Deer mice (Peromyscus maniculatus) are implicated as carriers of hantavirus pulmonary syndrome (HPS) in Yosemite and other parts of the U.S. Photo from Centers for Disease Control and Prevention.

The National Park Service confirmed Thursday (Sept. 6) that a third camper has succumbed to the hantavirus since staying this summer at Yosemite National Park and the number of confirmed cases has now risen to eight.

Three of these cases have resulted in the death of the individual concerned, while the five remaining victims are said to be improving or recovering, examiner.com reported. The confirmed cases include six individuals from California, one from Pennsylvania and one from West Virginia. Seven of the eight cases of HPS have been linked to the “Signature Tent Cabins” – operated by DNC Parks and Resorts – located in Curry Village in Yosemite Valley.

However, in a somewhat worrying turn of events, the California Department of Public Health (CDPH) has also advised the National Park Service that one of the eight confirmed victims likely contracted HPS after staying in multiple Yosemite High Sierra Camps in July.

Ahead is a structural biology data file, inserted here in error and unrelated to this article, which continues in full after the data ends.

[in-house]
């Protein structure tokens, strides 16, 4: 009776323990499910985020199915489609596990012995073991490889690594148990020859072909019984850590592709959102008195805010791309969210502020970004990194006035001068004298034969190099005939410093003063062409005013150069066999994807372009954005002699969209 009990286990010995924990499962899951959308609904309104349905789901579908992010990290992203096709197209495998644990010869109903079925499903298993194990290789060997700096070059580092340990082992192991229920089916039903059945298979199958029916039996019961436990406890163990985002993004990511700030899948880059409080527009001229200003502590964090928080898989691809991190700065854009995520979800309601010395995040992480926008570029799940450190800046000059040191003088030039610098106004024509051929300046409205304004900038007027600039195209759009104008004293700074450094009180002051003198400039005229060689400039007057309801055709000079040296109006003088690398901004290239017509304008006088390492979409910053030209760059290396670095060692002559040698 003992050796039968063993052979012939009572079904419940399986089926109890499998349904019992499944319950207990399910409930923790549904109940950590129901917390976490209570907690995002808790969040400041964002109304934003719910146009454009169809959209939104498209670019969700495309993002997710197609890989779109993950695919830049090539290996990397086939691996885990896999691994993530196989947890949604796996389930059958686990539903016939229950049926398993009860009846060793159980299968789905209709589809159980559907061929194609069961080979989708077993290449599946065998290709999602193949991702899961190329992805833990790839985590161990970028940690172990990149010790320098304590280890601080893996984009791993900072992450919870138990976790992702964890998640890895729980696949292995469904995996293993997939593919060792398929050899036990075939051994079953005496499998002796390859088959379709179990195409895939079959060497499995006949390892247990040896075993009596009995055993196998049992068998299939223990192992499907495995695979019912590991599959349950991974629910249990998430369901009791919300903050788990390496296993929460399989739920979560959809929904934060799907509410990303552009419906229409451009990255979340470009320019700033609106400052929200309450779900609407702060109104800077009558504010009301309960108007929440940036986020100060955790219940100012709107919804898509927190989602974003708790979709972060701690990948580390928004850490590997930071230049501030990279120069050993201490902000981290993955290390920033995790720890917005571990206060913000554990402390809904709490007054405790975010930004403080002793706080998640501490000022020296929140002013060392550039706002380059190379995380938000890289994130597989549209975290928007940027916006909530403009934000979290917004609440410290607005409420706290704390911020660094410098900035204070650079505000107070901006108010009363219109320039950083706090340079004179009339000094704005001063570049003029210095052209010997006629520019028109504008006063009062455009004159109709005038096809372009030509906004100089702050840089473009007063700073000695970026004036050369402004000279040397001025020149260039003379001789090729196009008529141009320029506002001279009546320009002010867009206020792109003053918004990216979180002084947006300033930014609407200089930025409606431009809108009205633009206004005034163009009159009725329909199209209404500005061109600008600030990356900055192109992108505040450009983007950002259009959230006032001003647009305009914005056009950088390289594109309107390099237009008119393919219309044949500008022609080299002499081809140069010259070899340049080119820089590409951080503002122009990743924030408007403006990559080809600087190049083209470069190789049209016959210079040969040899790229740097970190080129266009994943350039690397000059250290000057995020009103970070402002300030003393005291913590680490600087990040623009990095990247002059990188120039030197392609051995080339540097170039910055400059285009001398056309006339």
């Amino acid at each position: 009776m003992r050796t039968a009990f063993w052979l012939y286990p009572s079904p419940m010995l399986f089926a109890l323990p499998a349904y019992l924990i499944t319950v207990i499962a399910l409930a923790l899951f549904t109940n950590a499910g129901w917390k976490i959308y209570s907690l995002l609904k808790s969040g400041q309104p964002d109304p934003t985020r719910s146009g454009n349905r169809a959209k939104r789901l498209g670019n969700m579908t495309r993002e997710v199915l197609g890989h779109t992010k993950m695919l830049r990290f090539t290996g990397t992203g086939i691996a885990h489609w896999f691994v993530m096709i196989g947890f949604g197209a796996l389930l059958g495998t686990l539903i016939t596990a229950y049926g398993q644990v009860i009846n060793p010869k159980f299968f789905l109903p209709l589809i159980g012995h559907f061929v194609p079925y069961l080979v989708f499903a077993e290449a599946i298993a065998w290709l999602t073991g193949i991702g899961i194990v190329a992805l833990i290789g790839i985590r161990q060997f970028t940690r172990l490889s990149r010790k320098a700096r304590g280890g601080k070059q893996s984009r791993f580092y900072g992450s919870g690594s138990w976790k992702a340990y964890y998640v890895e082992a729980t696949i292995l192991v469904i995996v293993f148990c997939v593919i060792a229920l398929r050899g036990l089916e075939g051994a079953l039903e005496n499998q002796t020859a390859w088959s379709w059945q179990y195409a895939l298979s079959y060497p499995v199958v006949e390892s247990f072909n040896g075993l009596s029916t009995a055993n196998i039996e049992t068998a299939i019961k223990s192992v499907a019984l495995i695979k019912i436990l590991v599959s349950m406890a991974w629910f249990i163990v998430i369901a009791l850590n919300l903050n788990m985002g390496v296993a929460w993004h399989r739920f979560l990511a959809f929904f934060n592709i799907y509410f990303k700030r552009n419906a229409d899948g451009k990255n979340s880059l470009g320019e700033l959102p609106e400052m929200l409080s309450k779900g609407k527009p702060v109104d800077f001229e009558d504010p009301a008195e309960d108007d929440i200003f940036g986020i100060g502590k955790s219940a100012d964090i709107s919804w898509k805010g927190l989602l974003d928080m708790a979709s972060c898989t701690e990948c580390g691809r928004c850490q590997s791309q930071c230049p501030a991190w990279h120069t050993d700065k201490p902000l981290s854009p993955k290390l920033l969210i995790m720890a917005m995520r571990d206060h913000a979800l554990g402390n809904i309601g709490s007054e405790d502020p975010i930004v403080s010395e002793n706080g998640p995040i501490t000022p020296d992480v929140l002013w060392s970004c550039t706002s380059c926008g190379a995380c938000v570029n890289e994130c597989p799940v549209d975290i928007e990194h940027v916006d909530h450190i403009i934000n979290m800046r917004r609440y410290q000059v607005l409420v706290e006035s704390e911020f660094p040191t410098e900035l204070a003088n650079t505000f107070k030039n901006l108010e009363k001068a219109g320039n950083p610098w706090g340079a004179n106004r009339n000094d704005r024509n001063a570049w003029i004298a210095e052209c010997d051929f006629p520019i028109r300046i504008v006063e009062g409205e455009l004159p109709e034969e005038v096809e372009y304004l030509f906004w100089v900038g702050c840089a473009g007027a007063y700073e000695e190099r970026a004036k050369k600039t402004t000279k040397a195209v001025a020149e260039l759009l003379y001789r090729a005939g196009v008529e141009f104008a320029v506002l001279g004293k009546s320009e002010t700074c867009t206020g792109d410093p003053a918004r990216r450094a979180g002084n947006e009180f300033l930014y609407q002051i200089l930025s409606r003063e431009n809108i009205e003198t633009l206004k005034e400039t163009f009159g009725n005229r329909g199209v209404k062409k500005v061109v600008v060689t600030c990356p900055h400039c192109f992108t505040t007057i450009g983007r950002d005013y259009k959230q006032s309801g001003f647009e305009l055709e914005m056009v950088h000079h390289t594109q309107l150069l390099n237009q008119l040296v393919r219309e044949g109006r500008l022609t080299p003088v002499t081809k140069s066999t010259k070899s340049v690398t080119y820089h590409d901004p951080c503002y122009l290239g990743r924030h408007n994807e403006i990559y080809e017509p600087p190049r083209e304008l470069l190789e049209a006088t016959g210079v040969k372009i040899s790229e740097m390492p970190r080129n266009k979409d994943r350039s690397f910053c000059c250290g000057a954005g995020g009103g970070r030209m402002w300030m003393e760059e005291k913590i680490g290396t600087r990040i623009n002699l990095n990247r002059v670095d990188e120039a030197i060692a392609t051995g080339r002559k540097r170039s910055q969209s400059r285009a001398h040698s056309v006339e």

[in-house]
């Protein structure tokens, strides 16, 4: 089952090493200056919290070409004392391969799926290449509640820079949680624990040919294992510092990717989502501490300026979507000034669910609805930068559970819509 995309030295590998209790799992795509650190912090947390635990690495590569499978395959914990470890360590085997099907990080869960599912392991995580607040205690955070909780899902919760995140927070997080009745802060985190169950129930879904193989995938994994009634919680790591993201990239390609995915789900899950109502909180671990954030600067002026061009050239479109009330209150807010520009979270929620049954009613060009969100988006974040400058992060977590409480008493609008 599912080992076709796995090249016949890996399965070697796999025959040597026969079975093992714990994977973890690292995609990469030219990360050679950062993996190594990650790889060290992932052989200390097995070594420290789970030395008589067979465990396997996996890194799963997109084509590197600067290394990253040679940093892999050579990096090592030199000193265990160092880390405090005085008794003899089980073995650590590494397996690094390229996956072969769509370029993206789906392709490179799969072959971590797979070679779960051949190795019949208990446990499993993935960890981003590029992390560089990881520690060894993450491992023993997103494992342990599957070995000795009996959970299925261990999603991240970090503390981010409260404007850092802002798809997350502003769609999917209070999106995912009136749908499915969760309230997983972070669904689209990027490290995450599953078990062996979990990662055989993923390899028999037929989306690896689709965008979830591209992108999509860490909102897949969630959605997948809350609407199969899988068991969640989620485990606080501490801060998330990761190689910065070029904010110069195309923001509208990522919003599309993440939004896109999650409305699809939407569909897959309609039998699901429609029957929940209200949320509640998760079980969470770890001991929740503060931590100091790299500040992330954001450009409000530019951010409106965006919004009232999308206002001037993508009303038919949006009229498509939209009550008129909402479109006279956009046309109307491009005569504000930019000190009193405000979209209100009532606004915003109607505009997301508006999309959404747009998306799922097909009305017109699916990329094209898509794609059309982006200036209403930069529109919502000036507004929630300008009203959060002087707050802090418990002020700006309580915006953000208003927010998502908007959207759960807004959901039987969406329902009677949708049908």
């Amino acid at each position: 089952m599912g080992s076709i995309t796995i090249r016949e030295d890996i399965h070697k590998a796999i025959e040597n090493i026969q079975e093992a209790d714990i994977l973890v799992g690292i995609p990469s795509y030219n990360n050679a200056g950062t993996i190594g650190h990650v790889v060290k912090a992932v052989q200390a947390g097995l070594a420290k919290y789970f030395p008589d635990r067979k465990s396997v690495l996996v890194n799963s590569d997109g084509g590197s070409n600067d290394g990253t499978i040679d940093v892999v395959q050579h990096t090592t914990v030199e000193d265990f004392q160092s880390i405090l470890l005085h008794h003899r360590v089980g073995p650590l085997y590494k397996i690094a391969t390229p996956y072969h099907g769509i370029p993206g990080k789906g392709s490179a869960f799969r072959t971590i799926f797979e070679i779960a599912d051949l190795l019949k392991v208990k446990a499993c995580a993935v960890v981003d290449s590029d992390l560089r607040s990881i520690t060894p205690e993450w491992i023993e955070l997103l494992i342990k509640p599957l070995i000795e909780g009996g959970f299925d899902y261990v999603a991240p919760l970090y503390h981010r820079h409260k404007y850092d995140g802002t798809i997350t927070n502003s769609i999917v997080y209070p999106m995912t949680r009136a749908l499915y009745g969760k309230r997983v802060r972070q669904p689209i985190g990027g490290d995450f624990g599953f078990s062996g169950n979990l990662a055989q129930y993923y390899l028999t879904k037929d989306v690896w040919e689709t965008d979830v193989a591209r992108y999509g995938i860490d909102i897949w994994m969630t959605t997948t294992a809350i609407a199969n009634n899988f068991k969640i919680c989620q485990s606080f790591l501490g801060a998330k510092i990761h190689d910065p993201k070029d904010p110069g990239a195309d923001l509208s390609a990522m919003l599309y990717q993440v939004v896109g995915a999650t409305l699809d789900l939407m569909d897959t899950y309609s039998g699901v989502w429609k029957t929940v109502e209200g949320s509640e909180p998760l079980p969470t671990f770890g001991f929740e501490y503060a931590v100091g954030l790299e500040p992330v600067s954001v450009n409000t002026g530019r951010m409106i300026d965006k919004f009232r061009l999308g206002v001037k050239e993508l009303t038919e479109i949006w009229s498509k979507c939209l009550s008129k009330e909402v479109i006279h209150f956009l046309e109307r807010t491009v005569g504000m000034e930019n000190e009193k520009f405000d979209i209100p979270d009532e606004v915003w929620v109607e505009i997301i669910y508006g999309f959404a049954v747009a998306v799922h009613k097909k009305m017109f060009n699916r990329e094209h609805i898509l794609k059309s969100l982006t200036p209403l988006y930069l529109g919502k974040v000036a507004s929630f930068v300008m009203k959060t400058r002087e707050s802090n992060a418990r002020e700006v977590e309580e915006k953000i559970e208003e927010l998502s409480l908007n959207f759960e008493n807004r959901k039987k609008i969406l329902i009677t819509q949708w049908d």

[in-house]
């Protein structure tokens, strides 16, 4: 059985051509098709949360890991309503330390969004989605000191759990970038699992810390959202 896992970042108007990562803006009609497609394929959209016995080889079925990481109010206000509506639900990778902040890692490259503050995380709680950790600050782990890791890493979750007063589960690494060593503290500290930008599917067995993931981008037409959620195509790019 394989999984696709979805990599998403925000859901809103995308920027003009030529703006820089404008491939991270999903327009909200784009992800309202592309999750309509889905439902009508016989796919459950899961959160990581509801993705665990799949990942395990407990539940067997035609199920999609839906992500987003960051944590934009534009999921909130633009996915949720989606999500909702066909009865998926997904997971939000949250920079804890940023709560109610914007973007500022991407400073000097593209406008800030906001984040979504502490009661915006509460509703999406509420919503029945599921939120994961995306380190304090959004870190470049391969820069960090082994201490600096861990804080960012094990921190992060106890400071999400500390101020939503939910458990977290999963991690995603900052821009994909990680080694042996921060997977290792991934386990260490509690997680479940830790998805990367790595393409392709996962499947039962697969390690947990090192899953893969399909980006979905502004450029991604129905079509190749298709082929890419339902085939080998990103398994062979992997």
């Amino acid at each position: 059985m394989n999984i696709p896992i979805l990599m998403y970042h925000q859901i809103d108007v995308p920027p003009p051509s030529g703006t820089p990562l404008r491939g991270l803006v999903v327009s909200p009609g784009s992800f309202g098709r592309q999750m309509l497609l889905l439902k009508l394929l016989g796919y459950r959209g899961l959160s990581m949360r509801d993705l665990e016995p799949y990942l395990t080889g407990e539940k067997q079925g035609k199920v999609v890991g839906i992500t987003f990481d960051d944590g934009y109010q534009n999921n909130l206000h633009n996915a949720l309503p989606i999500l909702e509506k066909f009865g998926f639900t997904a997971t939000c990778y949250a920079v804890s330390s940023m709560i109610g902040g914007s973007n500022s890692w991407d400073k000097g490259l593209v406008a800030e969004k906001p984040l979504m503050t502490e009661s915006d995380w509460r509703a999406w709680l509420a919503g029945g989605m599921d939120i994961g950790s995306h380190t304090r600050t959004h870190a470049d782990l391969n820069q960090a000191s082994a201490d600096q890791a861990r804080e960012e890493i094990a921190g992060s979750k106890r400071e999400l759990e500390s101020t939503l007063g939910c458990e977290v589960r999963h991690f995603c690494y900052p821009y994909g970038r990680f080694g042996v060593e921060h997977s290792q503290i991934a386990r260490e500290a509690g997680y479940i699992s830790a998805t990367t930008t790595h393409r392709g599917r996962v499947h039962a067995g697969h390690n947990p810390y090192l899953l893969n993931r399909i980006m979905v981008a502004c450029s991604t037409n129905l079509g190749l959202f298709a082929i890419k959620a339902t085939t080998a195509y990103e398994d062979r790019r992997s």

While the High Sierra Camps – at Sunrise, May Lake, Glen Aulin, Tuolumne, Vogelsang and Merced Lake – are all located in areas other than Curry Village, the locations also use tent cabins and dining tents. The CDPH is of the opinion that the stay in the High Sierra Camps is the most likely source of that person’s infection. Fortunately the individual concerned only exhibited mild symptoms of HPS and is now recovering.

In a sign of the continued severity and seriousness of the HPS outbreak Yosemite National Park Superintendent Don Neubacher said in a statement that: “we urge visitors who may have been exposed to hantavirus to seek medical attention at the first sign of symptoms.”

These symptoms – which generally begin one to five weeks after exposure – include fatigue, fever, chills, and muscle aches. About half of patients will experience headaches, nausea, vomiting, dizziness and abdominal pain. The disease progresses rapidly (4-10 days after initial symptoms) to include coughing, shortness of breath and severe difficulty breathing. If you visited Yosemite National Park recently and are displaying the above symptoms you should seek immediate medical attention.